Shopping for Gen Y

By on Jun 5, 2013 in News

Young woman shoppingAs more of the 80 million-member Millennial generation enters the workforce, these so-called Gen Y-ers, age 18 to 35, are on everybody’s minds these days as one of the largest—and most fickle—groups to influence housing, shopping and the workplace. Financially strong and responsible, they nonetheless like to shop, prefer convenient housing over expansive, and while they are not yet the company decision makers, they certainly represent a growing proportion of the workforce—with a work style that is sometimes at polar opposites to their parents, the giant Baby Boomer generation.

The Urban Land Institute followed up last year’s study of Gen Y housing preferences with a new analysis of their retail habits, released during the Spring Meeting, which took place in San Diego in mid-May. The study identified a strong group, with even a good percentage of those in their 20s financially independent and earning a comfortable living. Sixty-five percent of the 1,251 respondents to the survey said they do not receive financial help from their parents, with 41 percent working full time and fully 46 percent achieving household income of $50,000 or more per year. Thirty-two percent own their own home (predominantly those in their 30s). They carry an average of $22,000 in student debt, but four of five said they don’t use credit cards and 27 percent pay their credit card bills in full every month.

Interestingly, while a large proportion live in or near cities, their orientation and long-term plan may be otherwise. Just 14 percent live in or near downtowns, but another 34 percent live in city neighborhoods outside the downtowns (think Brooklyn in New York City or Buckhead in Atlanta), while 13 percent live in dense older suburbs and 11 percent in newer, outlying suburbs; 19 percent in small cities or towns ; and 10 percent in rural communities. But when asked how they view themselves, 39 percent said they consider themselves to be city people, while 29 percent termed themselves suburbanites and 32 percent said they were small town or country people. Of those currently living in downtowns, 62 percent are male, 51 percent are age 18 to 25, 34 percent are Hispanic and 23 percent are black. Twenty percent of Northeastern Gen Yers live in downtowns, compared to 10 percent of those in the South. And they shop more frequently than those living elsewhere.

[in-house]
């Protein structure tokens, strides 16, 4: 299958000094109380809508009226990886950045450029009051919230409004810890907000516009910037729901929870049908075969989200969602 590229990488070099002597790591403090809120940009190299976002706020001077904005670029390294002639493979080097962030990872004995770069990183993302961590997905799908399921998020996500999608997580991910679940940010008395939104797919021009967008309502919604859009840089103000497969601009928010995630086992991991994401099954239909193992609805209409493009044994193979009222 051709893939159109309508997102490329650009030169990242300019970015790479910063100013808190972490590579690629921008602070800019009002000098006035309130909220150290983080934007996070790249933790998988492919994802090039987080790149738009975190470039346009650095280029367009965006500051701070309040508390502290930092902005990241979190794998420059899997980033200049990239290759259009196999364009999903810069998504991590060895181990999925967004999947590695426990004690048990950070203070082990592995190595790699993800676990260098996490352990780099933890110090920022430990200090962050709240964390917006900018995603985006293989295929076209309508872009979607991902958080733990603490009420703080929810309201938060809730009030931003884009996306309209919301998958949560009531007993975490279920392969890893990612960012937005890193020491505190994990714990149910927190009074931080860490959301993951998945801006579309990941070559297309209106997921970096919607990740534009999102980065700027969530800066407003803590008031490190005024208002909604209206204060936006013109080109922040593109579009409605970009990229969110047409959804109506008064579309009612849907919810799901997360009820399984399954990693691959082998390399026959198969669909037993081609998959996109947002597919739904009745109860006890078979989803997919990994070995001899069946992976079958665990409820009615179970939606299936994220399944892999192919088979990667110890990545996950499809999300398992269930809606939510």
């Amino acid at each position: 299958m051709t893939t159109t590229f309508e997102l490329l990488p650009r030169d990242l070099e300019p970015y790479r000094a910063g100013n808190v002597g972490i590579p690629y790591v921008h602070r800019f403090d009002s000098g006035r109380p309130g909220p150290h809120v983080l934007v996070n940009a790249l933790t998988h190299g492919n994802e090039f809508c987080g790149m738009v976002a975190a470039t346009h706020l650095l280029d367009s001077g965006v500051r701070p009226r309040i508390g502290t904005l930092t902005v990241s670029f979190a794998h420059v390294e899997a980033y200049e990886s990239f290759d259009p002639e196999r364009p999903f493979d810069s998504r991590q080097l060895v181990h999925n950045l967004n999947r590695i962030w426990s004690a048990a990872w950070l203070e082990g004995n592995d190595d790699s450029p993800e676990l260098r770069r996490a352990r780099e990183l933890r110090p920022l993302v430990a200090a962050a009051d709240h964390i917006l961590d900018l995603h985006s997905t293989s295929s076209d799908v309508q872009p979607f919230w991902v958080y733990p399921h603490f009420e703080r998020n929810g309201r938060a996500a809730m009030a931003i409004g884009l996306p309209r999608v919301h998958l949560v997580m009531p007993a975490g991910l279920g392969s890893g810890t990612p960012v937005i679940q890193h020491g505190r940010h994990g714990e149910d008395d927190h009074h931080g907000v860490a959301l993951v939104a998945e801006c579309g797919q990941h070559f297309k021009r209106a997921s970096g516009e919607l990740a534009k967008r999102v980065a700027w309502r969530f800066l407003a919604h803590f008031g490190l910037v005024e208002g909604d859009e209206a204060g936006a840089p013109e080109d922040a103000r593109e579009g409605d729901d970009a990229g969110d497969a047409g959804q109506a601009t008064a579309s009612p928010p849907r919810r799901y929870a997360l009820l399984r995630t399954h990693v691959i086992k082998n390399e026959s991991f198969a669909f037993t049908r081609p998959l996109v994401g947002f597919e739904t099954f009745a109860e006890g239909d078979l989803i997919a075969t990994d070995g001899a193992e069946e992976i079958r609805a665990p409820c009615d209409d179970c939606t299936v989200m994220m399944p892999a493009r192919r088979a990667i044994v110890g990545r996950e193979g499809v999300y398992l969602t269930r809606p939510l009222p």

But overall, shopping is a popular pastime, according to study author Leanne Lachman. Eighty-five percent of respondents said they enjoy shopping, with eight of 10 men admitting to favoring this pastime. Overall, blacks and Hispanics turned in higher numbers than whites, with 89 percent of each group claiming a liking for shopping versus 83 percent of whites. Only 4 percent of the overall group said they hate shopping.

The group also favors shopping as a social outlet. Sixty-five percent said they typically shop with friends or family members; 28 percent view shopping centers as their favorite place to get together with friends. Seventy-five percent go out to the movies, and 46 percent eat out with family or friends at least once a week. Thus, while 45 percent spend at least an hour online each day exploring retail-oriented sites, bricks-and-mortar stores are still important. While they often use Web sites for research, many make their actual purchase in the store.

What does all this mean for shopping center owners and managers? According to Lachman and others who spoke at the ULI Spring Meeting, it’s important to introduce fresh stimuli into the centers. Provide a mix of venues that appeals to a range of interests, including entertainment, value, style and social gathering. Provide pop-up options where retailers can test new concepts, at the same time attracting shoppers’ attention. Consider what’s lacking in the community (there is a dearth of pet concepts in malls, for instance), but don’t be too quick to dismiss more traditional representation, such as department stores.

Suzann D. Silverman is editorial director of Commercial Property Executive. More on Gen Y, including their housing preferences and how they compare to the Baby Boomers, is available through “Real Estate Innovations: ULI Special Reports” on The full report, “Generation Y: Shopping and Entertainment in the Digital Age,” is available through the Urban Land Institute.